...a second recession looms.
Ok, first off, if you took macroeconomics 101 you should know that just saying this makes it true so please stop saying it. Ugh...this is why our economy is doing badly...it's made up of a bunch of greedy, self-absorbed assholes who don't know what they're talking about.
Second, I may be stuck in my ivory tower, but what ever happened to going to school for the sake of learning? I go to law school because I like to learn. Yes, I like it so much I would rather spend $200,000 on law school than on 100 cruises to the Caribbean. Being a student is what makes me happy and what I'm interested in studying is law.
No one wants to end up sitting in a dungeon doing doc review, but I suspect that a lot of those people are tied to their particular metropolitan areas because of marriage/children/family. Most of us are young and can move around. So, get your ass up and check out other parts of the country.
has the 3rd fastest growing/healthy economy in the country, a 7% unemployment rate, and projections only foresee future growth. Lawyers can fill jobs in unconventional positions such as Native American/Tribal Law, Energy Law, or Natural Resources Law. Alaska also has to import all of its lawyers from the lower 48 because it does not have its own law school. It is tied for the 3rd (with Delaware) least-competitive legal job market in the country. Wyoming
has the 2nd fastest growing/healthy economy in the country, a 6% unemployment rate, and a $0 corporate tax rate (and is thus becoming an increasingly attractive area for employers). There are only 2.6 lawyers per 1,000 people in Wyoming (compare 8 lawyers per 1,000 people in New York) making the legal market fairly ripe. The average attorney in Wyoming makes just a bit under $100,000 annually but the cost of living is much lower than the big market areas like New York or DC. It is the 9th least competitive legal job market in the country.North Dakota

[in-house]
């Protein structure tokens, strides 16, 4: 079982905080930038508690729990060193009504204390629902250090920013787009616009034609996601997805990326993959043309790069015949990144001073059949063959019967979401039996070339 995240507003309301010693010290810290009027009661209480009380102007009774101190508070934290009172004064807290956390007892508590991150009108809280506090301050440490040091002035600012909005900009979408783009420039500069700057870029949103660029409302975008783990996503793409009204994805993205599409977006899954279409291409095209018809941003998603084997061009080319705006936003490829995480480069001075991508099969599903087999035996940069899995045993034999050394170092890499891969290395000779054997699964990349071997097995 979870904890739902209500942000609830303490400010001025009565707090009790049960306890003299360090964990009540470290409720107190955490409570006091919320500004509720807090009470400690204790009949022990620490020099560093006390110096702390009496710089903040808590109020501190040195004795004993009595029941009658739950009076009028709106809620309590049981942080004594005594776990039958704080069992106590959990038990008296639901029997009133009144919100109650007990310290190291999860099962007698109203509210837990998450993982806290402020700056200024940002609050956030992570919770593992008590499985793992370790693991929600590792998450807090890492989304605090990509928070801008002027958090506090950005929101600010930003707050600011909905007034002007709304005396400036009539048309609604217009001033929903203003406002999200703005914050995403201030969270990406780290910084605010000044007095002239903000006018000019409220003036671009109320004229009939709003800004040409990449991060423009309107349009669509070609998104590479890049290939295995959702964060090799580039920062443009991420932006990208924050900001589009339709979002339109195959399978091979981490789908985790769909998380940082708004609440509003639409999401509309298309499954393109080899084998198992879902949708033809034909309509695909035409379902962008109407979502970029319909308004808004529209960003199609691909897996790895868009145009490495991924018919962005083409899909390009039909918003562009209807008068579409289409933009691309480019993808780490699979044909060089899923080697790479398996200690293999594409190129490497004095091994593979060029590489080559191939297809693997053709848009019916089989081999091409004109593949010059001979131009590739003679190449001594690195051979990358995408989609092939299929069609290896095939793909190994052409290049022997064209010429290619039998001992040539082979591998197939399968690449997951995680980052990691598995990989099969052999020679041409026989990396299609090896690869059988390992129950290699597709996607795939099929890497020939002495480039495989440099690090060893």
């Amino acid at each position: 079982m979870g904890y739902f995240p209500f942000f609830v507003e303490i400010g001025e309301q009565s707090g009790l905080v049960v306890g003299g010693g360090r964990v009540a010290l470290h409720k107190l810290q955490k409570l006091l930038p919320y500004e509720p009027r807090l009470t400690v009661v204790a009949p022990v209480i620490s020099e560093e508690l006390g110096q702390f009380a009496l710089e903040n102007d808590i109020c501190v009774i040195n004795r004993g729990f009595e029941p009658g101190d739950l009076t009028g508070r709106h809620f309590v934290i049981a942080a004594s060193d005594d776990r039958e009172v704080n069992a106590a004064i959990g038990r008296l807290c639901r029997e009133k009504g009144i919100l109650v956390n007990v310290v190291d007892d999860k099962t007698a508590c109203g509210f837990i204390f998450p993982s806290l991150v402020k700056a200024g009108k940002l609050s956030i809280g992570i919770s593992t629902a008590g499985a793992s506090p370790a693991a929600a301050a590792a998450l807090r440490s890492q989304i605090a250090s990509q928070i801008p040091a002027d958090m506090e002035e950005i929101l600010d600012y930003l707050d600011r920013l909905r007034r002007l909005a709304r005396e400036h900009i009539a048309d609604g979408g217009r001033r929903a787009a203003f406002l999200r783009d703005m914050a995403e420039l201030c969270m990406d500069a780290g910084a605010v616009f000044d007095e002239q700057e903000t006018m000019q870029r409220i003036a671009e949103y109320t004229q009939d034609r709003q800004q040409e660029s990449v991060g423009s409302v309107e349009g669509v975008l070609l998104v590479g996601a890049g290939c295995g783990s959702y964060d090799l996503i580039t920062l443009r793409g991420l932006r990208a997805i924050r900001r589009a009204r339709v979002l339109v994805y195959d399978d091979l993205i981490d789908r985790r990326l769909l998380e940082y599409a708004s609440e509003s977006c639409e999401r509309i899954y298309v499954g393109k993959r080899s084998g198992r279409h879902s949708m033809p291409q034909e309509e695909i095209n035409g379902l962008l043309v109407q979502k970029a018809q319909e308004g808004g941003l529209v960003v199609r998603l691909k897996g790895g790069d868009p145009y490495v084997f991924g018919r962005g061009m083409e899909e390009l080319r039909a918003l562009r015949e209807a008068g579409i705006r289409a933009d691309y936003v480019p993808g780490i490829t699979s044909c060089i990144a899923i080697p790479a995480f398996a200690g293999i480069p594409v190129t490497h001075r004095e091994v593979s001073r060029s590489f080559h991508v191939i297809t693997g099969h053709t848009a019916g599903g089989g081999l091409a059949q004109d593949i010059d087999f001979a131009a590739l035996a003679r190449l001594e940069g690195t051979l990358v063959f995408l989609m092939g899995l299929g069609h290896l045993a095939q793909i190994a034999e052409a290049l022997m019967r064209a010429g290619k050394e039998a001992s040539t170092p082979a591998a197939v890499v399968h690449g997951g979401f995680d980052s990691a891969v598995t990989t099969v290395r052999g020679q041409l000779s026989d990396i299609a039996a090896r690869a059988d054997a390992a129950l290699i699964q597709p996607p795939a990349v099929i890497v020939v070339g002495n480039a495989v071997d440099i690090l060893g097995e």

has the fastest growing/healthiest economy in the country, a 3% unemployment rate, and has the 6th least-competitive legal job market in the country.Nebraska
has the 5th fastest growing/healthiest economy in the country, a 4% unemployment rate, and has the least-competitive legal job market in the country. Less people pass the Nebraska Bar each year than are required to fill the legal positions that open up every year in the state. Nebraska is the only
state without a "lawyer surplus".Vermont
has the 21st fastest growing/healthiest economy in the country, a 5% unemployment rate, and has the 2nd least competitive legal job market in the country.
Wouldn't you rather be out on an Alaskan glacier or skiing in Vermont than doing doc review in a crowded office in New York? I would.
As for money, loan repayment isn't as scary as everyone says it is. Everyone has bills they pay every month, this is just another one. If you choose an IBR (Income-Based Repayment Plan), make $40,000 a year, have a fixed interest rate of 7.9%, and have $200,000 in loans, your monthly payment is just under $300. The above calculation is a "worst case scenario" as many of us will not take out that much in loans, will have Stafford loans with a lower interest rate, and/or will make a higher salary than $40K. Some of you may not believe me, but this is really
enough money to live comfortably on, especially if you live in one of the above states because their costs of living are relatively low. Personally, I'd rather have a full-time legal job in Nebraska than a doc review job in New York, and the former will pay better, too.
The only way to get by without wanting to kill yourself in this market is to stop being so greedy, start figuring out what your passions are (they should
be law), and start opening up your mind to possibilities that you haven't reconsidered before. If you're constantly vying for a Cravath associateship and/or that $160,000+ salary, you're more likely to end up in one of these temp dungeons because you don't have room for the creativity and open-mindedness it takes to get a job in this economy that will actually make you happy.